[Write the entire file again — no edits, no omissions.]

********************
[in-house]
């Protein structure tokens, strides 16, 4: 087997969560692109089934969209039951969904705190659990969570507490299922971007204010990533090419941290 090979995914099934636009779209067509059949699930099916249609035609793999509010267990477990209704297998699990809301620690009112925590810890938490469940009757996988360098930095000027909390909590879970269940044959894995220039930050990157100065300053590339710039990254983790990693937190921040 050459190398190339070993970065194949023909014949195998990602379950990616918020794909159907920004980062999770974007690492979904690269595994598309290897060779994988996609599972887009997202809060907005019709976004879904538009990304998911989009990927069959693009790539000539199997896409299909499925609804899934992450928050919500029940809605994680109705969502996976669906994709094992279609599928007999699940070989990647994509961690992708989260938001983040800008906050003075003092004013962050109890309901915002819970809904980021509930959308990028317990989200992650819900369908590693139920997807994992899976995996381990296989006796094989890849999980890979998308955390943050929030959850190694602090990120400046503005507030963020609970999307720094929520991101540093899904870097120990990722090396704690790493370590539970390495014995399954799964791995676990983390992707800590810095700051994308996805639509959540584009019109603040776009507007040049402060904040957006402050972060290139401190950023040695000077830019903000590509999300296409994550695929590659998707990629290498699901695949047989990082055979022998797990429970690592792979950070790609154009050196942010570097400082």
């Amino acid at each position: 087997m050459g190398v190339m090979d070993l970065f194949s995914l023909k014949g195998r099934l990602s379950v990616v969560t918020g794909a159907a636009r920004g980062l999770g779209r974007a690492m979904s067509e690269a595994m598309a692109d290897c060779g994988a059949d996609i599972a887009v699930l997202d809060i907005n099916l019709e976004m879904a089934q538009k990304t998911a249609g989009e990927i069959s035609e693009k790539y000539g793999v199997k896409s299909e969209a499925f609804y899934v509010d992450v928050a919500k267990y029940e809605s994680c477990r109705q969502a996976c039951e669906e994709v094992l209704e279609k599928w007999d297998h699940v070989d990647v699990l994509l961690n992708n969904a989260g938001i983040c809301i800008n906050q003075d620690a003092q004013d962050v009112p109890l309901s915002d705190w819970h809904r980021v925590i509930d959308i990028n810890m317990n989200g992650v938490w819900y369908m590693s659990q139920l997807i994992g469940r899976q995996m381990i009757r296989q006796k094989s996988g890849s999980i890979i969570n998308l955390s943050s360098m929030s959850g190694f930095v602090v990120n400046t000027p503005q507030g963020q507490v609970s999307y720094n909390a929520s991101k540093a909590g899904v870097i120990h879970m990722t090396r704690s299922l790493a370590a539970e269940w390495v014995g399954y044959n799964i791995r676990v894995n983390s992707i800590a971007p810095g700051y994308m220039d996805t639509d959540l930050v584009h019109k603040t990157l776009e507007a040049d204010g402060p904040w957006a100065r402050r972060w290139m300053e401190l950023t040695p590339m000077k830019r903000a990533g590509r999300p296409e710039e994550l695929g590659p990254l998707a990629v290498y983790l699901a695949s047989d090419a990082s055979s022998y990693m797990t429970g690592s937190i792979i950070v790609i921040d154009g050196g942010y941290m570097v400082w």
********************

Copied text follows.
[in-house]
């Protein structure tokens, strides 16, 4: 087997969560692109089934969209039951969904705190659990969570507490299922971007204010990533090419941290 090979995914099934636009779209067509059949699930099916249609035609793999509010267990477990209704297998699990809301620690009112925590810890938490469940009757996988360098930095000027909390909590879970269940044959894995220039930050990157100065300053590339710039990254983790990693937190921040 050459190398190339070993970065194949023909014949195998990602379950990616918020794909159907920004980062999770974007690492979904690269595994598309290897060779994988996609599972887009997202809060907005019709976004879904538009990304998911989009990927069959693009790539000539199997896409299909499925609804899934992450928050919500029940809605994680109705969502996976669906994709094992279609599928007999699940070989990647994509961690992708989260938001983040800008906050003075003092004013962050109890309901915002819970809904980021509930959308990028317990989200992650819900369908590693139920997807994992899976995996381990296989006796094989890849999980890979998308955390943050929030959850190694602090990120400046503005507030963020609970999307720094929520991101540093899904870097120990990722090396704690790493370590539970390495014995399954799964791995676990983390992707800590810095700051994308996805639509959540584009019109603040776009507007040049402060904040957006402050972060290139401190950023040695000077830019903000590509999300296409994550695929590659998707990629290498699901695949047989990082055979022998797990429970690592792979950070790609154009050196942010570097400082």
């Amino acid at each position: 087997m050459g190398v190339m090979d070993l970065f194949s995914l023909k014949g195998r099934l990602s379950v990616v969560t918020g794909a159907a636009r920004g980062l999770g779209r974007a690492m979904s067509e690269a595994m598309a692109d290897c060779g994988a059949d996609i599972a887009v699930l997202d809060i907005n099916l019709e976004m879904a089934q538009k990304t998911a249609g989009e990927i069959s035609e693009k790539y000539g793999v199997k896409s299909e969209a499925f609804y899934v509010d992450v928050a919500k267990y029940e809605s994680c477990r109705q969502a996976c039951e669906e994709v094992l209704e279609k599928w007999d297998h699940v070989d990647v699990l994509l961690n992708n969904a989260g938001i983040c809301i800008n906050q003075d620690a003092q004013d962050v009112p109890l309901s915002d705190w819970h809904r980021v925590i509930d959308i990028n810890m317990n989200g992650v938490w819900y369908m590693s659990q139920l997807i994992g469940r899976q995996m381990i009757r296989q006796k094989s996988g890849s999980i890979i969570n998308l955390s943050s360098m929030s959850g190694f930095v602090v990120n400046t000027p503005q507030g963020q507490v609970s999307y720094n909390a929520s991101k540093a909590g899904v870097i120990h879970m990722t090396r704690s299922l790493a370590a539970e269940w390495v014995g399954y044959n799964i791995r676990v894995n983390s992707i800590a971007p810095g700051y994308m220039d996805t639509d959540l930050v584009h019109k603040t990157l776009e507007a040049d204010g402060p904040w957006a100065r402050r972060w290139m300053e401190l950023t040695p590339m000077k830019r903000a990533g590509r999300p296409e710039e994550l695929g590659p990254l998707a990629v290498y983790l699901a695949s047989d090419a990082s055979s022998y990693m797990t429970g690592s937190i792979i950070v790609i921040d154009g050196g942010y941290m570097v400082w």